Polish–Ottoman War (1620–1621)

Polish–Ottoman War (1620–1621)
Polish–Ottoman War 1620–1621
Part of Polish–Ottoman Wars
Jan Karol Chodkiewicz in Chocim 1621.jpg
Battle of Khotyn, by Józef Brandt
Date 1620–21 (Treaty of Khotyn)
Location Moldavia
Result Indecisive
Status quo
Chorągiew królewska króla Zygmunta III Wazy.svg Poland-Lithuania  Ottoman Empire
Commanders and leaders
Jan Karol Chodkiewicz
Wladyslaw Waza
Osman II

The Polish-Ottoman War (1620–21) or First Polish-Ottoman War was a conflict between the Polish–Lithuanian Commonwealth and the Ottoman Empire over the control of Moldavia. It ended with the Commonwealth withdrawing its claims on Moldavia.[1]



From the end of the 16th century and the beginning of the 17th century, the magnates of the Polish-Lithuanian Commonwealth intervened in the affairs of Moldavia, which the Ottoman Empire considered within its sphere of influence. Additionally, the Ottomans were aggravated by the constant raids of Cossacks, then nominally subjects of the Commonwealth, across the border into Ottoman territories.

The war

At the time, the Thirty Years' War was raging across Europe. The Commonwealth was relatively uninvolved in this war but the Polish king, Zygmunt III Waza, sent an elite and ruthless mercenary unit, the Lisowczycy, to aid his Habsburg allies. They defeated the Transylvanian lord George I Rákóczi at the Battle of Humenné in 1619, and prince Gabriel Bethlen of Transylvania asked Sultan Osman II for aid.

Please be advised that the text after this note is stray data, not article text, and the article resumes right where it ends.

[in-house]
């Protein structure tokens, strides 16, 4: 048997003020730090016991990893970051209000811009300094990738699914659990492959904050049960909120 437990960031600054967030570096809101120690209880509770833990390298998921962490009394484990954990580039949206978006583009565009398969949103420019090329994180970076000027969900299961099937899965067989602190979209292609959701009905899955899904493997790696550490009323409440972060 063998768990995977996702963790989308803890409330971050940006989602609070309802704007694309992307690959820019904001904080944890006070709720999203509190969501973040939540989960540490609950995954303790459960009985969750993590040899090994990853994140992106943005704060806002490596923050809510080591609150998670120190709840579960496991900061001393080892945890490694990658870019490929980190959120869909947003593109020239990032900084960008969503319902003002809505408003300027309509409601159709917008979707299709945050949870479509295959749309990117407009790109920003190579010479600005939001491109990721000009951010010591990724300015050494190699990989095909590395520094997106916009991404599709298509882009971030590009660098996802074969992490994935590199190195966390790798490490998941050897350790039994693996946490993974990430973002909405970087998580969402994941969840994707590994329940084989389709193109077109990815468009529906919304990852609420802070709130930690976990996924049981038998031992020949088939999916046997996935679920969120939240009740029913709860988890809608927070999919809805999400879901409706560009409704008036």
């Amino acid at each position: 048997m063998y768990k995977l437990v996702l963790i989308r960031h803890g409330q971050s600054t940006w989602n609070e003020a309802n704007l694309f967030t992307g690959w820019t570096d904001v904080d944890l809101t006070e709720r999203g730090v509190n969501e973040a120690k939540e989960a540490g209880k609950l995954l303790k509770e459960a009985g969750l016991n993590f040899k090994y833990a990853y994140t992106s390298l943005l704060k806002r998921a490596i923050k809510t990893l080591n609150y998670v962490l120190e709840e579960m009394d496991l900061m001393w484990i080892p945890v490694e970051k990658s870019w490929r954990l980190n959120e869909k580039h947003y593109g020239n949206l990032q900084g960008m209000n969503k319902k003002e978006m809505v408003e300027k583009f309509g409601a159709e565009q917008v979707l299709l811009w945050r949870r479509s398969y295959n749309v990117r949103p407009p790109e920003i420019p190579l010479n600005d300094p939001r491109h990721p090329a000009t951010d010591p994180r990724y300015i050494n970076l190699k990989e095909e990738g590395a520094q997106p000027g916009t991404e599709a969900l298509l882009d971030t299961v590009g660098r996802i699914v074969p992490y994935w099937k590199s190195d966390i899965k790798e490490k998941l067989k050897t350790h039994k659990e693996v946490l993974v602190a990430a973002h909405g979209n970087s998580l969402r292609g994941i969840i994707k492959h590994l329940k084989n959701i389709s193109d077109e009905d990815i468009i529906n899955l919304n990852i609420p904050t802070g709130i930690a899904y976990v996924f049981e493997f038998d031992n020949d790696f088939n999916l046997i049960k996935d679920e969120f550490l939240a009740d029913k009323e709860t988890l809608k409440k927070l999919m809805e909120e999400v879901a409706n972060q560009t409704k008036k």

Then Gaspar Graziani, ruler of Moldavia, switched sides and joined Poland. Thus, the sultan agreed to help Bethlen, gathering a large Ottoman army with the intent of a punitive invasion of the Commonwealth. In 1620, he crushed the Commonwealth army at the Battle of Ţuţora (Cecora). The campaign was suspended for the winter but, in 1621, both sides resumed hostilities.

In 1621, an army of 100,000–250,000 soldiers (sources vary), led by Osman II, advanced from Constantinople and Adrianople in April, towards the Polish frontier. The Polish army had 8,280 hussars, 8,200 Cossack cavalry, 1,400 Lisowski cavalry, 2,160 western cavalry, 6,800 Polish infantry, 5,800 western infantry, 800 Hungarian infantry and 25,000 Zaporozhian Cossacks.

The Turks, following their victory in the Battle of Ţuţora, had high hopes of conquering Ukraine (then a part of Poland), and perhaps even toppling the Commonwealth entirely and reaching the Baltic Sea. This time, however, they were stopped by a Commonwealth army, aided by a large Cossack detachment, at the Battle of Khotyn. The ensuing peace treaty resulted in no border change but the Commonwealth agreed to stop its interference in Moldavia. Both sides claimed victory, as the Commonwealth saw the battle of Khotyn as a successful stopping of the Ottoman invasion of its mainland and the Ottoman Empire achieved its goal of removing the impending threat on the Moldavian lands.

The Polish–Ottoman border would remain relatively peaceful until the Polish–Ottoman War (1633–34) and the Polish–Ottoman War (1672–76).


  1. ^ God's Playground: The origins to 1795 by Norman Davies p. [1]


External links

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